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Am J Respir Crit Care Med. 2005 Dec 15;172(12):1510-6. Epub 2005 Sep 15.

Lung mechanics and dyspnea during exacerbations of chronic obstructive pulmonary disease.

Author information

1
Department of Medicine, Clinical Sciences Centre, University Hospital Aintree, Longmoor Lane, Liverpool L9 7AL, UK.

Abstract

RATIONALE:

Exacerbation of chronic obstructive pulmonary disease commonly causes hospitalization. The change in lung mechanics during exacerbation and its relationship to symptoms in spontaneously breathing individuals has not been described.

OBJECTIVE:

We hypothesized that changes in both airflow and lung volumes would occur during an exacerbation, but that only volume change would relate to symptomatic improvement.

METHODS:

Lung mechanics and resting dyspnea were recorded in 22 hospitalized patients during recovery from exacerbation.

MEASUREMENTS:

Spirometry, inspiratory capacity, respiratory system resistance and reactance, tidal breathing patterns, and expiratory flow limitation were recorded after nebulized bronchodilator therapy on the first 3 d after admission, at discharge, and 6 wk postadmission (Day 42). Prebronchodilator measurements were taken on Day 2, at discharge, and on Day 42.

MAIN RESULTS:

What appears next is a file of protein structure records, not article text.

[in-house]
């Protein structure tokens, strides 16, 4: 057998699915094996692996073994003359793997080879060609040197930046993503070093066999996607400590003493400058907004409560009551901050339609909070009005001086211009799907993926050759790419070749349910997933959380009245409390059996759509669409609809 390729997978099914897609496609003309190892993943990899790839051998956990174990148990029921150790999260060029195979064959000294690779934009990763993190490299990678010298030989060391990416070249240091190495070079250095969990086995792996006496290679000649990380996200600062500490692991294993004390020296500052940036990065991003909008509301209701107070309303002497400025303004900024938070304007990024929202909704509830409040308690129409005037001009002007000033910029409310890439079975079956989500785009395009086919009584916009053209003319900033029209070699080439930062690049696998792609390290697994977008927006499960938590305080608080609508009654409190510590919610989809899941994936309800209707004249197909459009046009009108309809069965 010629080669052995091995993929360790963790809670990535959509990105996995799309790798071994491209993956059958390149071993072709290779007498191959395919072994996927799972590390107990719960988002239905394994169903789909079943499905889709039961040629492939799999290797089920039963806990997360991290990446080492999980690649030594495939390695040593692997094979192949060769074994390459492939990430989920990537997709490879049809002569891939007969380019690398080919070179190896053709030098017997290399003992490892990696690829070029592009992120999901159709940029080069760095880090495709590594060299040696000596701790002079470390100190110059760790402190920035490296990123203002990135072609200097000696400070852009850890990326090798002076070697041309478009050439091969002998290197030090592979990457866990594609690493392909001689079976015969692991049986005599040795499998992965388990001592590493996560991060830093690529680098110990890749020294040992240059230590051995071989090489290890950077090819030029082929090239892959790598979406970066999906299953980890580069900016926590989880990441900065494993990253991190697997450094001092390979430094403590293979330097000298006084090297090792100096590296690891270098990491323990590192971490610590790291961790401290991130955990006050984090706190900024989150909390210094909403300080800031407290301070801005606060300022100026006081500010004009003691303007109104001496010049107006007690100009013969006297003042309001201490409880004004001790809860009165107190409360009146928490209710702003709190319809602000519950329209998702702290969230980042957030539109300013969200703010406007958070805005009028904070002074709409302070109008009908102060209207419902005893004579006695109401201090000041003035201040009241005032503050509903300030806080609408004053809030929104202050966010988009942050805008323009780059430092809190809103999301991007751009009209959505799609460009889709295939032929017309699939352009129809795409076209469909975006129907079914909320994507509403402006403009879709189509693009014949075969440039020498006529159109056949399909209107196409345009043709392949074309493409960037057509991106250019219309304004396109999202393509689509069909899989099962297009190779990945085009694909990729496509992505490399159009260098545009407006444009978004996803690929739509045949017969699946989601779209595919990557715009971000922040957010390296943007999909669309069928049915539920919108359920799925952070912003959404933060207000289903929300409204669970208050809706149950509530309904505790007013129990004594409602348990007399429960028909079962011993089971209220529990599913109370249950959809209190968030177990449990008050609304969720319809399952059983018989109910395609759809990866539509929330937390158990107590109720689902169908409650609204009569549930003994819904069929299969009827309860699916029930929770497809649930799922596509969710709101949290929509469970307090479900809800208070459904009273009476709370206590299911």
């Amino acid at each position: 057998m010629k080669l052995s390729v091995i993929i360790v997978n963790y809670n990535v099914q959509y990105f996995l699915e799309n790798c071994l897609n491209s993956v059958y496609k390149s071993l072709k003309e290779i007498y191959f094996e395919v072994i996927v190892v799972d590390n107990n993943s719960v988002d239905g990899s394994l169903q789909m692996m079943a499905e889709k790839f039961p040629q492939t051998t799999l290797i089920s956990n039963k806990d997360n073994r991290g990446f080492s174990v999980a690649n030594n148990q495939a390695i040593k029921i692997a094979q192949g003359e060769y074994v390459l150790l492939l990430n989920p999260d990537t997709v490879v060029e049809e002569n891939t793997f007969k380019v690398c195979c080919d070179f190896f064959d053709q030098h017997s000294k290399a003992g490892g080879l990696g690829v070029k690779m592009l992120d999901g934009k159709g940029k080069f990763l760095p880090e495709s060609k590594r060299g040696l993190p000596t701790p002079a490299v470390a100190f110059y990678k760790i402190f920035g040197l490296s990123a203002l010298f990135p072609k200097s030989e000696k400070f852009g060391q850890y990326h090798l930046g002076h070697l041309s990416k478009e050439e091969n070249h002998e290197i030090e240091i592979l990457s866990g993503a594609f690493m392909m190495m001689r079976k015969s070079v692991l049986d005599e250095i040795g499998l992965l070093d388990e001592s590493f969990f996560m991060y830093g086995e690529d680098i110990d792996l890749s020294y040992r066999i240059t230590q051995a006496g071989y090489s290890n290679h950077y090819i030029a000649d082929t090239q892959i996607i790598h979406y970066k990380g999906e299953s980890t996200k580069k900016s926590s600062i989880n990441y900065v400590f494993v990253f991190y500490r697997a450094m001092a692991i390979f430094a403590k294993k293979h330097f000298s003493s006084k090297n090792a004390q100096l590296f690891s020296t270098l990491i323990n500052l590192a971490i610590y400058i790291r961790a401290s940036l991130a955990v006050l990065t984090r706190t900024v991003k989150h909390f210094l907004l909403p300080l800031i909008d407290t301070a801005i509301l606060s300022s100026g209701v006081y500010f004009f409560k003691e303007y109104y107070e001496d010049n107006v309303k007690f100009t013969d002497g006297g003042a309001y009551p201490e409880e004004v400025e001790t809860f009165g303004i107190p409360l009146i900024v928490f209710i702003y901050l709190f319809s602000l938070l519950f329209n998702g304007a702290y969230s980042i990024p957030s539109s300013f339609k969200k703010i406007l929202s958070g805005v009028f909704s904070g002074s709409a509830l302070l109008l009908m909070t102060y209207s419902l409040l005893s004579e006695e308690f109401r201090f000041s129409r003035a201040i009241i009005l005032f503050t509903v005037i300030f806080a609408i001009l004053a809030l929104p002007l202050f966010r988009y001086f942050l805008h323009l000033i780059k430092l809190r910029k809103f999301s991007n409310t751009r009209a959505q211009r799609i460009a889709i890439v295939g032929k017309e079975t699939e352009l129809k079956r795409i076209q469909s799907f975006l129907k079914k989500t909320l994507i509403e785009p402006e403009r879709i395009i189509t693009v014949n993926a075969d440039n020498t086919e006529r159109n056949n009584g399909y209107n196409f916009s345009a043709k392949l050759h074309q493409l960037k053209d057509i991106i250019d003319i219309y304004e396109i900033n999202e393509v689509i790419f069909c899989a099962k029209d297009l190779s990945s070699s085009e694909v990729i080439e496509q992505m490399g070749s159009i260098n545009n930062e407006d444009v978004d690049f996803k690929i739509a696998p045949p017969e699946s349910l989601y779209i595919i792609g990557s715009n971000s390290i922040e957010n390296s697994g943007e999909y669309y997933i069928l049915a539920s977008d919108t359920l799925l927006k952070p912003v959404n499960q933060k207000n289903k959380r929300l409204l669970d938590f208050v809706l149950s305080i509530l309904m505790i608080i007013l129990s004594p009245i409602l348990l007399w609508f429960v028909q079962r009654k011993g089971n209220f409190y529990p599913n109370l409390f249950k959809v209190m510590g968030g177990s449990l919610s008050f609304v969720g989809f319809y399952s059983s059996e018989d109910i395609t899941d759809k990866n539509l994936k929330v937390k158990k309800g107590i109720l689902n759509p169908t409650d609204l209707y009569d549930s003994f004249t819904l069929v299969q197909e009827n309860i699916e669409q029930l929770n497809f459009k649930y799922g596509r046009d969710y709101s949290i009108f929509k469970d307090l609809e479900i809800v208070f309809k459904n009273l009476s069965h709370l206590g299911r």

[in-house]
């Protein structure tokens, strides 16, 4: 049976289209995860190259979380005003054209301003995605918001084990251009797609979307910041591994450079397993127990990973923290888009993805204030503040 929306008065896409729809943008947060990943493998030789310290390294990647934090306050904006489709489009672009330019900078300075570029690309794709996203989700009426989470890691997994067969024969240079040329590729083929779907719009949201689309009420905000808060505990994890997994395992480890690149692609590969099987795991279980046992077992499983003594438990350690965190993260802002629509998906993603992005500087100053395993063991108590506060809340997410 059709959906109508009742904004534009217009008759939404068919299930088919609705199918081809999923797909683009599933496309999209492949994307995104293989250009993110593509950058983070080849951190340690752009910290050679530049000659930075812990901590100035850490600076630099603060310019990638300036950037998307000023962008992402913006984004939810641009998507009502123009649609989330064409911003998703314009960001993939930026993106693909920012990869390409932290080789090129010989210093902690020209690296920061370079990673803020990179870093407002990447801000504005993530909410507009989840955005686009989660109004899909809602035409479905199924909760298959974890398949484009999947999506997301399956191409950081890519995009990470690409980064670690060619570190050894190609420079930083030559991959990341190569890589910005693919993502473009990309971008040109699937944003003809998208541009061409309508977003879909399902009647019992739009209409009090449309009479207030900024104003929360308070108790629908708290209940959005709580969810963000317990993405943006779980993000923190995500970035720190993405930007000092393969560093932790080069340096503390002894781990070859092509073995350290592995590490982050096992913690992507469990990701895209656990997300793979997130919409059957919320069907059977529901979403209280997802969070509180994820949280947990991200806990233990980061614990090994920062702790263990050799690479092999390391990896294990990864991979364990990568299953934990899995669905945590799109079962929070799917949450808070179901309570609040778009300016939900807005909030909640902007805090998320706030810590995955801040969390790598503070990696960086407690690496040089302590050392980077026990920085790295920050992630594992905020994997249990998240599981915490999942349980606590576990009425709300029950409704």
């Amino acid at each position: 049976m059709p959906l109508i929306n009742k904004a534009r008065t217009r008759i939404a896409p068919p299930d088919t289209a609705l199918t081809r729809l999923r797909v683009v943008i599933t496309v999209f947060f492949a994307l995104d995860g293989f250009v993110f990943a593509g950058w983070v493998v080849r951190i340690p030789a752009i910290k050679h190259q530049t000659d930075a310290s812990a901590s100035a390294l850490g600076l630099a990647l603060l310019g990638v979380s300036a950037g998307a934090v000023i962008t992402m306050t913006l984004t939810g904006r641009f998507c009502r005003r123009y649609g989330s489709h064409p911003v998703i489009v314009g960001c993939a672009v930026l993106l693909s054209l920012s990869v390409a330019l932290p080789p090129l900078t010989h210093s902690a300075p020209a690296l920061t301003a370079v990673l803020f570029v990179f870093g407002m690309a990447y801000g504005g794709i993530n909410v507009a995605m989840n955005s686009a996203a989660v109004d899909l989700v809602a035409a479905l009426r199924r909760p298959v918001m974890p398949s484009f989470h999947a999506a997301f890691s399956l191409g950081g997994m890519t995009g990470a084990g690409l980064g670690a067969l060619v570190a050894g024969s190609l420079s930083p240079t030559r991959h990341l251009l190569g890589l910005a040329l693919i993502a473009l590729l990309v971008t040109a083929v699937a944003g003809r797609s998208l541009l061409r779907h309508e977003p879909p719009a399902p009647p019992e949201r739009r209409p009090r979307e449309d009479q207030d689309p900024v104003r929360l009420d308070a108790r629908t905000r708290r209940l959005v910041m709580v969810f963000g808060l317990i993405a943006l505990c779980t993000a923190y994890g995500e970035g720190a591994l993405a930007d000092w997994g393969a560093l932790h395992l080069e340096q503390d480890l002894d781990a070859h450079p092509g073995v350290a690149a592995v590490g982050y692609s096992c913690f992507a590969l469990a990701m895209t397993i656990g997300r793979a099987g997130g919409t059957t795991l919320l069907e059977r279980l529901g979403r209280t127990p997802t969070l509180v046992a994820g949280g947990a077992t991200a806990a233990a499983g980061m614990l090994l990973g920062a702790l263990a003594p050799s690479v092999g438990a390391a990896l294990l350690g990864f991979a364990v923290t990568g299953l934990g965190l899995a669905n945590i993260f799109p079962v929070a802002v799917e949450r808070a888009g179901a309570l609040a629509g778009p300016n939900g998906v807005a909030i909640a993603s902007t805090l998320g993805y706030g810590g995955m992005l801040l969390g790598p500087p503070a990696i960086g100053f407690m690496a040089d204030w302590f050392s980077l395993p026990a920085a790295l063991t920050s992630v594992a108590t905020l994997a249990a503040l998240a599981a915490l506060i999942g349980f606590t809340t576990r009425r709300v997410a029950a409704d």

Postbronchodilator inspiratory capacity increased 0.23 +/- 0.07 L by discharge and 0.42 +/- 0.1 L by Day 42, FEV1 rose 0.09 +/- 0.04 and 0.2 +/- 0.05 L at discharge and Day 42, respectively, and FVC increased 0.21 +/- 0.08 and 0.47 +/- 0.09 L at discharge and Day 42 (all p < 0.05). Consistent reduction in dyspnea was seen as the exacerbation resolved. Respiratory system resistance, FEV1/FVC, and expiratory flow limitation were unchanged throughout, indicating that changes in lung volume rather than airflow resistance predominated.

CONCLUSIONS:

Improvement in operating lung volumes is the principal change seen as a chronic obstructive pulmonary disease exacerbation resolves and increase in inspiratory capacity is a useful guide to a reduction in dyspnea.

PMID:
16166620
DOI:
10.1164/rccm.200504-595OC
[Indexed for MEDLINE]

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